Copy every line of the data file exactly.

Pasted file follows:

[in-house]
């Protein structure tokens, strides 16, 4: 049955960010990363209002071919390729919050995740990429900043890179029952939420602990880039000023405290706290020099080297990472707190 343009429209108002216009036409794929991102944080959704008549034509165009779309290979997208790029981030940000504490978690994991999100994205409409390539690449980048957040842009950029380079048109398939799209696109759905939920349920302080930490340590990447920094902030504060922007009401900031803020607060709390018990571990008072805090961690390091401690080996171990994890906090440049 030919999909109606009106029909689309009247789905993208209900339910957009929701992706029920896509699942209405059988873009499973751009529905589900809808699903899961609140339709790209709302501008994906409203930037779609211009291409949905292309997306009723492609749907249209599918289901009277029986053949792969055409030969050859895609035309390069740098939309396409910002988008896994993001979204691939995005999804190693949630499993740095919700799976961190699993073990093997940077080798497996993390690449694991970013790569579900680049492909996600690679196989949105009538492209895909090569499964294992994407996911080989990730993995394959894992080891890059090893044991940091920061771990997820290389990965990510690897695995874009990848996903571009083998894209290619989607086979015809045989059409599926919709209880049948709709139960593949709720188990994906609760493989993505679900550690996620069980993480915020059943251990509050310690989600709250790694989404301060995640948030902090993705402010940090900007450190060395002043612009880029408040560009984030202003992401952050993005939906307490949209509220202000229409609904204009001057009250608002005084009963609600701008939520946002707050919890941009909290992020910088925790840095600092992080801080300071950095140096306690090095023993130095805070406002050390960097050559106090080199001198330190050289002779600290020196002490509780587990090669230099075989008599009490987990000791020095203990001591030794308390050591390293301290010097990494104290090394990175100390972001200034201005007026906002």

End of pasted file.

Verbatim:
[in-house]
């Protein structure tokens, strides 16, 4: 049955960010990363209002071919390729919050995740990429900043890179029952939420602990880039000023405290706290020099080297990472707190 343009429209108002216009036409794929991102944080959704008549034509165009779309290979997208790029981030940000504490978690994991999100994205409409390539690449980048957040842009950029380079048109398939799209696109759905939920349920302080930490340590990447920094902030504060922007009401900031803020607060709390018990571990008072805090961690390091401690080996171990994890906090440049 030919999909109606009106029909689309009247789905993208209900339910957009929701992706029920896509699942209405059988873009499973751009529905589900809808699903899961609140339709790209709302501008994906409203930037779609211009291409949905292309997306009723492609749907249209599918289901009277029986053949792969055409030969050859895609035309390069740098939309396409910002988008896994993001979204691939995005999804190693949630499993740095919700799976961190699993073990093997940077080798497996993390690449694991970013790569579900680049492909996600690679196989949105009538492209895909090569499964294992994407996911080989990730993995394959894992080891890059090893044991940091920061771990997820290389990965990510690897695995874009990848996903571009083998894209290619989607086979015809045989059409599926919709209880049948709709139960593949709720188990994906609760493989993505679900550690996620069980993480915020059943251990509050310690989600709250790694989404301060995640948030902090993705402010940090900007450190060395002043612009880029408040560009984030202003992401952050993005939906307490949209509220202000229409609904204009001057009250608002005084009963609600701008939520946002707050919890941009909290992020910088925790840095600092992080801080300071950095140096306690090095023993130095805070406002050390960097050559106090080199001198330190050289002779600290020196002490509780587990090669230099075989008599009490987990000791020095203990001591030794308390050591390293301290010097990494104290090394990175100390972001200034201005007026906002």